Figure 1.

Relationship between siremadlin dose and noncompartmental PK parameters for cycle 1 day 1 in all patients (PK analysis set). A, High-dose 1A (dose range, 50–400 mg) n = 57; B, low-dose 2A (dose range, 1–30 mg) n = 27; C, low-dose 2C (dose range, 15–45 mg) n = 45. The solid lines shown in the figure are based on the fitted model: PK parameter = exp(alpha)*dose**beta. AUClast: high-dose 1A is represented by 0–48 hour; low-dose 2A cycle 1 day 1 and day 14 by 0–24 and 0–8 hour, respectively; low-dose 2C cycle 1 day 1 and day 7 by 0–24 and 0–8 hour, respectively. AUClast, area under the concentration–time curve from time 0 to last measurable concentration; Cmax, maximum observed concentration; PK, pharmacokinetic.

Figure 1.

Relationship between siremadlin dose and noncompartmental PK parameters for cycle 1 day 1 in all patients (PK analysis set). A, High-dose 1A (dose range, 50–400 mg) n = 57; B, low-dose 2A (dose range, 1–30 mg) n = 27; C, low-dose 2C (dose range, 15–45 mg) n = 45. The solid lines shown in the figure are based on the fitted model: PK parameter = exp(alpha)*dose**beta. AUClast: high-dose 1A is represented by 0–48 hour; low-dose 2A cycle 1 day 1 and day 14 by 0–24 and 0–8 hour, respectively; low-dose 2C cycle 1 day 1 and day 7 by 0–24 and 0–8 hour, respectively. AUClast, area under the concentration–time curve from time 0 to last measurable concentration; Cmax, maximum observed concentration; PK, pharmacokinetic.

Close modal

PD changes in transcriptional targets of p53 [such as growth/differentiation factor-15 (GDF-15)] were used to measure siremadlin-driven p53 pathway activation, which demonstrated that adequate drug exposures could be achieved (21). Despite limited data, a clear trend was observed for increases in serum GDF-15 with higher exposure (as measured by AUClast) of siremadlin for both high-dose regimens (1A/1B) and low-dose regimens (2A/2C; Fig. 2). This exposure-dependent increase in GDF-15 was also maintained on day 2 of treatment cycle 2 (C2D2; Supplementary Fig. S3). High-dose regimens, especially for AUClast >10,000 ng/mL*h, showed > 210-fold changes on an average in GDF-15 for both C1D2 (P = 0.002) and C2D2 (P = 0.009), respectively (Fig. 2; Supplementary Fig. S3).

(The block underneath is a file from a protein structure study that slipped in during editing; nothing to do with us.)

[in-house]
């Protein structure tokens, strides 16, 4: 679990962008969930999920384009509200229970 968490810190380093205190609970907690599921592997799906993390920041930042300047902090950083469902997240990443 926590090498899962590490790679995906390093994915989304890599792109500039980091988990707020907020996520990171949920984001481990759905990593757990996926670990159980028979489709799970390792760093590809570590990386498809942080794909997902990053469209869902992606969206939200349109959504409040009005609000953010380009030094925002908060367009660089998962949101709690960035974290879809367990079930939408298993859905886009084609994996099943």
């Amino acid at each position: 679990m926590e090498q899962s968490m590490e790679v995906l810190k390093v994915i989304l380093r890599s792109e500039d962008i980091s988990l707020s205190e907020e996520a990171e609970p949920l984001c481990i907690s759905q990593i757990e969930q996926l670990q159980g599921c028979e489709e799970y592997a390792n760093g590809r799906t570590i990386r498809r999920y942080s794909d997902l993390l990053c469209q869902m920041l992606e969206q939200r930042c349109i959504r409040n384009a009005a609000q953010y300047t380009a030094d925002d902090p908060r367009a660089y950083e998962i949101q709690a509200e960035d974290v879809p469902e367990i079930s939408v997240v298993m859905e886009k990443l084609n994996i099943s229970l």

Figure 2.

Representation of individual GDF-15 serum levels expressed as a fold change between predose and 24 hours after dose of siremadlin (C1D2) as it relates to drug serum concentration (AUClast). AUClast calculated on 0–48 hour for high-dose 1A/1B and 0–24 hour for low-dose 2A/2C. All patients irrespective of the cancer type are depicted. AML, acute myeloid leukemia; C1D2, cycle 1, day 2; GDF-15, growth/differentiation factor-15.

Figure 2.

Representation of individual GDF-15 serum levels expressed as a fold change between predose and 24 hours after dose of siremadlin (C1D2) as it relates to drug serum concentration (AUClast). AUClast calculated on 0–48 hour for high-dose 1A/1B and 0–24 hour for low-dose 2A/2C. All patients irrespective of the cancer type are depicted. AML, acute myeloid leukemia; C1D2, cycle 1, day 2; GDF-15, growth/differentiation factor-15.

Close modal

To determine how baseline biomarker status may relate to clinical outcome, next-generation sequencing (NGS) was performed on pretreatment solid tumor samples. Gene alterations in 324 genes were evaluated in 48 patients using the FoundationOne panel (24). Somatic copy-number amplifications in MDM2 were observed in 16 of 48 patients analyzed (Fig. 3A). Although statistically underpowered to robustly detect associations, MDM2 amplification was more prevalent in patients who achieved either partial response (PR) or stable disease (SD; 9/17 patients with MDM2 amplification; 53.0%) than in patients with progressive disease (PD; 6/26; 23.0%; Fig. 3B). For patients whose tumors had MDM2 amplification, those with PD also had a higher total number of somatic alterations (range of total alterations: 4–10 in 6 patients) compared with those who had either PR or SD (range, 2–6 in 9 patients; Fig. 3C). In patients with PD, concomitant alterations included deletion of CDKN2A (2/6 tumors), deletion of ATRX (2/6 tumors), amplification of KRAS (2/6 tumors), point mutation in AKT1 (1/6 tumors), and amplification of CDK6 (1/6 tumors; Fig. 3A). These data suggest that the presence of MDM2 amplification in tumors at baseline may be associated with better clinical outcomes. However, the presence of additional oncogenic alterations in MDM2-amplified tumors may be associated with patient progression on treatment.